Sweat soaks into the bright red neckerchiefs of the soldiers slouching to attention on a steamy parade ground deep in the inaccessible forests of Central African Republic (CAR).
The military display marked the end of a failed years-long hunt for Joseph Kony, leader of the notorious Lord's Resistance Army (LRA), a rebel group that has its origins in 1980s Uganda.
Arrayed against this elusive, lonely and brutal figure and his dwindling band of fighters, were a host of regional militaries supported by US special forces.
And yet, as Ugandan and American troops abandon their "capture or kill" mission, Kony remains at large.
The job of finding him now rests with the under-manned and poorly-trained Central African forces.
Lieutenant Hubert Zinja, spokesman for Central African troops in the town of Obo -- until this week the nerve centre of the US-backed, Ugandan-led hunt for Kony -- insisted they were up to the job.
"We are ready with what we have. We have the capacity to fight rebels," Zinja said.
- Civilians abandoned -
Civilians in Obo do not share his confidence.
Simeon Mbolinjbajbe, headmaster of the local secondary school, fears the departure of the Ugandan troops (UPDF) could lead to reprisals from LRA fighters believed to be hiding in the dense bush surrounding the town.
"When the UPDF are leaving, the people of Obo think they are abandoning them for any eventual attack because for us their presence means security," said Mbolinjbaje.
"We are worrying about what will come after them."
For three decades the LRA has cut a swathe of murder, rape and abduction across central Africa, preying on civilians in four different countries.
The UN estimates the LRA has slaughtered more than 100,000 people and abducted 60,000 children since it was established by Kony in northern Uganda in 1987.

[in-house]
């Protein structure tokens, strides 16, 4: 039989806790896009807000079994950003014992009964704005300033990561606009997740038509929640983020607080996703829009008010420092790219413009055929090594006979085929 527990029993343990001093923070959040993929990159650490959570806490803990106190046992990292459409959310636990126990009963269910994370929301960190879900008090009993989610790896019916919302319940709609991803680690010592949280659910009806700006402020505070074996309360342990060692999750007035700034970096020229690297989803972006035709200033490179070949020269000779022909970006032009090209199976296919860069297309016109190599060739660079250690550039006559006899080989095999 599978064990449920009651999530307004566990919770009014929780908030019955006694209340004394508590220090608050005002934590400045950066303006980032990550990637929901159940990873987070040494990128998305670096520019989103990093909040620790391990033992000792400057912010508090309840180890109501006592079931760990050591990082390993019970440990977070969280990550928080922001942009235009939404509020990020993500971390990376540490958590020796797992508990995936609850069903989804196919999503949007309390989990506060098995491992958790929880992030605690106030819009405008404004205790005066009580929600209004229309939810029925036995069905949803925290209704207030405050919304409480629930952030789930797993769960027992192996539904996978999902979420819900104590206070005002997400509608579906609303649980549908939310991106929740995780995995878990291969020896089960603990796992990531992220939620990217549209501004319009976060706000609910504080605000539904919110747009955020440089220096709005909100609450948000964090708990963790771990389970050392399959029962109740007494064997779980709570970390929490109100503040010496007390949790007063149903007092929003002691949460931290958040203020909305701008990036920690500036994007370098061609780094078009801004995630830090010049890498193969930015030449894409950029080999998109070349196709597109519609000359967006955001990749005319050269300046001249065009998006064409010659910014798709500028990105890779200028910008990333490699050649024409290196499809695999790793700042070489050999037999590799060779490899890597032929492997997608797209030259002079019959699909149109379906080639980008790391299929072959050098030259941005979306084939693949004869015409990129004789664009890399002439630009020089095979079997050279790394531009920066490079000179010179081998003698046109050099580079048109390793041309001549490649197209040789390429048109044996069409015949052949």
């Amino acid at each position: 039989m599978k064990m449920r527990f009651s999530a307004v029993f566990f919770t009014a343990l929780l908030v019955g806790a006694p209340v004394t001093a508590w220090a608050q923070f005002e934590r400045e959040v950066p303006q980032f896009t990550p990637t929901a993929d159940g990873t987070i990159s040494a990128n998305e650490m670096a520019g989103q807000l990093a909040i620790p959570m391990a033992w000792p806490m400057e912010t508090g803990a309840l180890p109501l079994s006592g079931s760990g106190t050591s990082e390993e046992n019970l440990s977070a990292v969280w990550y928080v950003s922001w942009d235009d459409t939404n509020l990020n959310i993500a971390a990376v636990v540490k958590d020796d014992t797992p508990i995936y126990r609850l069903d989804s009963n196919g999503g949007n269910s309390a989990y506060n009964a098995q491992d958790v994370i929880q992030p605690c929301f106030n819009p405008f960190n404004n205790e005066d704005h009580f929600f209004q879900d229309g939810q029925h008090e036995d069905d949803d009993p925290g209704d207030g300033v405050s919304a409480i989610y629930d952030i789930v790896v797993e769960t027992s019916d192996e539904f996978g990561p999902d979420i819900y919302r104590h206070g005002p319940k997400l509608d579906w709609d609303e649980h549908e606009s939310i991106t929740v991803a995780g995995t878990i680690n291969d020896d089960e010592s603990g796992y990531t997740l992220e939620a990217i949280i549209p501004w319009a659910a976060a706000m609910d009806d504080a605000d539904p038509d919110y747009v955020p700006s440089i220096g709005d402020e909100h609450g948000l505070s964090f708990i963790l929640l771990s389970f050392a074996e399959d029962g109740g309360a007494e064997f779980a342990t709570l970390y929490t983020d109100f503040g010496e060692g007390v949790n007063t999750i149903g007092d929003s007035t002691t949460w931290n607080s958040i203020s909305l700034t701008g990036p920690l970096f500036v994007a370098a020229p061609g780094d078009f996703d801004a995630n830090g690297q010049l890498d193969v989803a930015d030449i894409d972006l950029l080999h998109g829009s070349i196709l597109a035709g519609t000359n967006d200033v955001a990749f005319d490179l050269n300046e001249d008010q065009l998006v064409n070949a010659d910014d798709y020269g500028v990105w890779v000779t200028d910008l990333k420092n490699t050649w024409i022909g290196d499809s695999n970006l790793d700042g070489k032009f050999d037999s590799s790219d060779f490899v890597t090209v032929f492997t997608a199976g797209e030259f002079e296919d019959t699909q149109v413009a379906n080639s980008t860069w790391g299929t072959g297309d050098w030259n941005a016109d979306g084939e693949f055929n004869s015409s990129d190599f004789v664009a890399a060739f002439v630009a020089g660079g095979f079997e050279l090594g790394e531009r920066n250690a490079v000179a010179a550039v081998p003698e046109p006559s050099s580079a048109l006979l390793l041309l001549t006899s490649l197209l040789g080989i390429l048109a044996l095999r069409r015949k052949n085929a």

A self-styled mystic and prophet, Kony launched his bloody rebellion to impose his own interpretation of the biblical 'Ten Commandments'.
Forced out of Uganda in 2006, the LRA splintered into small units that have roamed the lawless border regions of CAR, Democratic Republic of Congo and South Sudan in the years since.
Kony is wanted for war crimes and crimes against humanity by the International Criminal Court (ICC) in The Hague.
- Catching Kony 'never our mission' -
Standing in the shade of a tree on Obo's main street, a Ugandan soldier fiddles idly with a rocket launcher as he watches over thatched market stalls with a sparse offering of plastic torches, rubber shoes and softening vegetables.
Close by, Steve Kaimba, a local government spokesman, agreed with the headmaster that the withdrawal of foreign troops leaves peril in its wake.
"We often say that there (has been) an important downsizing of LRA, but if LRA still run around, it means that nothing has been done," he said.
In 2009, the UPDF ended Operation Lightning Thunder, an earlier mission to kill or capture Kony that, like this one, has been outlasted by the fugitive rebel leader.
Despite evidence to the contrary, Uganda is eager to claim victory.
At Thursday's handover ceremony in Obo, Brigadier Richard Karemire, spokesman for the Ugandan army, claimed catching Kony "was never our mission".
"Our mission was very specific: to neutralise the LRA," he said.
"It is no longer a threat to Uganda."
As the Ugandan military washes its hands of the rebel its country spawned, the people of Obo watch and wait to see what comes next.